NASA astronaut Scott Kelly aboard the International Space Station in 2015. Credit: NASA
Retired NASA astronaut Scott Kelly, who spent a U.S.-record 340 days aboard the International Space Station, has taken to Twitter to pass along “real” news to his 5 million followers, many of them in Russia, about the ongoing invasion of Ukraine.
In the process, a war of words has broken out between the astronaut and Dmitry Rogozin, director of the Russian space agency Roscosmos, who is providing a steady stream of vitriolic threats and insults aimed at NASA and its European partners in the International Space Station program.
Kelly has taken time to personally needle Rogozin, becoming one of the most visible members of the international space community to criticize Russia’s attack on Ukraine and the director of the country’s space program.
He clearly hit a nerve.
“You are being defiant and destructive,” Rogozin tweeted in remarks translated by Google. “Perhaps the dementia and aggression that you have developed is a consequence of the overload and stress of four flights into space. I invite you to undergo an examination at the Brain Institute of our Federal Medical and Biological Agency.”
Господин Скот Келли! Вы зря меня провоцируете. Мы с Вами не знакомы, но Вы обращаетесь ко мне на ты и называете “Димоном”, хотя я не знаю такого обращения и не позволю Вам себя так вести со мной. Вы ведете себя вызывающе и разрушительно.
— РОГОЗИН (@Rogozin)
In an apparently deleted tweet Monday, Rogozin said “Get off, you moron! Otherwise, the death of the #ISS will be on your conscience.”
In a phone interview with CBS News on Sunday, Kelly said Rogozin has “always been a clown” and that his recent remarks about the space station prove it. “It’s just a lot of people didn’t realize it, because they never gave him much attention. But you know, this highlights how big of a clown he really is.”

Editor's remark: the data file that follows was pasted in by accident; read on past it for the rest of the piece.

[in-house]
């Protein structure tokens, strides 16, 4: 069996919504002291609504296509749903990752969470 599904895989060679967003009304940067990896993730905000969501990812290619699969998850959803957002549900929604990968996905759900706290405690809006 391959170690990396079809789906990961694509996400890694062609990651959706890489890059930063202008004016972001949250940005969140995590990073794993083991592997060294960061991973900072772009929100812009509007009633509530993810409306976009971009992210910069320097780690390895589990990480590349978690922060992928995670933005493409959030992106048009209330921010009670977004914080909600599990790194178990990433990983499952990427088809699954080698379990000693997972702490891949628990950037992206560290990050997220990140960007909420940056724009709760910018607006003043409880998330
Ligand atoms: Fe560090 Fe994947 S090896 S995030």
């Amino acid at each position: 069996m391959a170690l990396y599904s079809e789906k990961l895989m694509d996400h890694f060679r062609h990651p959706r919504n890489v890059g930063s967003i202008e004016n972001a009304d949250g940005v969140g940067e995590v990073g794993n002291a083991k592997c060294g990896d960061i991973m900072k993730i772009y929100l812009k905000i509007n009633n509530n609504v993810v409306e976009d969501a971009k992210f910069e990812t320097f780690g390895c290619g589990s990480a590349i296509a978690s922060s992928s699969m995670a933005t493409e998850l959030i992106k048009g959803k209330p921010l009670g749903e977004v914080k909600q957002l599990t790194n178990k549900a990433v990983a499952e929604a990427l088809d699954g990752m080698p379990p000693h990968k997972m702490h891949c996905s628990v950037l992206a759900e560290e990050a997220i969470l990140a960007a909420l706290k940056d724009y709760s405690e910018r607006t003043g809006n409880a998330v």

Rogozin’s comments in the wake of the Russian invasion of Ukraine have fueled speculation in the West that Russia could pull out of the International Space Station project, which currently requires Russian spacecraft, propellant and thrusters to stay in orbit.
But Kelly is confident NASA, working with commercial companies like SpaceX, could develop a way to keep the station going even in the absence of Russia.
“I think (NASA is) looking at plans, contingency plans, what they would do if we had the partnership with the Russian fall apart,” Kelly told CBS News.
“If the Russians decide that they’re going to walk away from it or do whatever, it would be hard for NASA to go it alone,” he said. “But you know, what? That’s what NASA does, they do hard things. So I think they’d figure out how we could do attitude control (or) how we could boost the space station. … It’s not impossible to go without the Russians. It’d be hard but, you know, that’s what NASA does. Hard stuff.”
Asked if it would be worth it to NASA to spend the money required to provide sole operational support of the station if it came to that, Kelly said the lab “has a good eight years left her.”
“I think it would send a good message to the Russians that if they want to get out of this partnership, then we can do it ourselves,” he added. “We don’t really need them. We did a few years ago, but not anymore, right? We can get people to the space station” aboard SpaceX Crew Dragon capsules and, eventually, Boeing’s Starliner.
Kelly said he hopes it won’t come to that because the station is important to both countries.